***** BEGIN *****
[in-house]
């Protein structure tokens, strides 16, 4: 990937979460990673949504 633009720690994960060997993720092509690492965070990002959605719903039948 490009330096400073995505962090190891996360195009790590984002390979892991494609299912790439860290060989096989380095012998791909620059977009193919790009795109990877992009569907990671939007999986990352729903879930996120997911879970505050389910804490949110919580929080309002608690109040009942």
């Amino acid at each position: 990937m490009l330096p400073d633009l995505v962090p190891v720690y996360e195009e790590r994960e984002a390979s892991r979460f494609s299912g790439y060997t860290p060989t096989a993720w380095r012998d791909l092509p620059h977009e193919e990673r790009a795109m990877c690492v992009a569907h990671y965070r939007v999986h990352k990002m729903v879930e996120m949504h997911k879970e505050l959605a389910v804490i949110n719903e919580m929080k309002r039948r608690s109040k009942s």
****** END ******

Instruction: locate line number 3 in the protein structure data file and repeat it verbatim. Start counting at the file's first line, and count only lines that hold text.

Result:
């Amino acid at each position: 990937m490009l330096p400073d633009l995505v962090p190891v720690y996360e195009e790590r994960e984002a390979s892991r979460f494609s299912g790439y060997t860290p060989t096989a993720w380095r012998d791909l092509p620059h977009e193919e990673r790009a795109m990877c690492v992009a569907h990671y965070r939007v999986h990352k990002m729903v879930e996120m949504h997911k879970e505050l959605a389910v804490i949110n719903e919580m929080k309002r039948r608690s109040k009942s």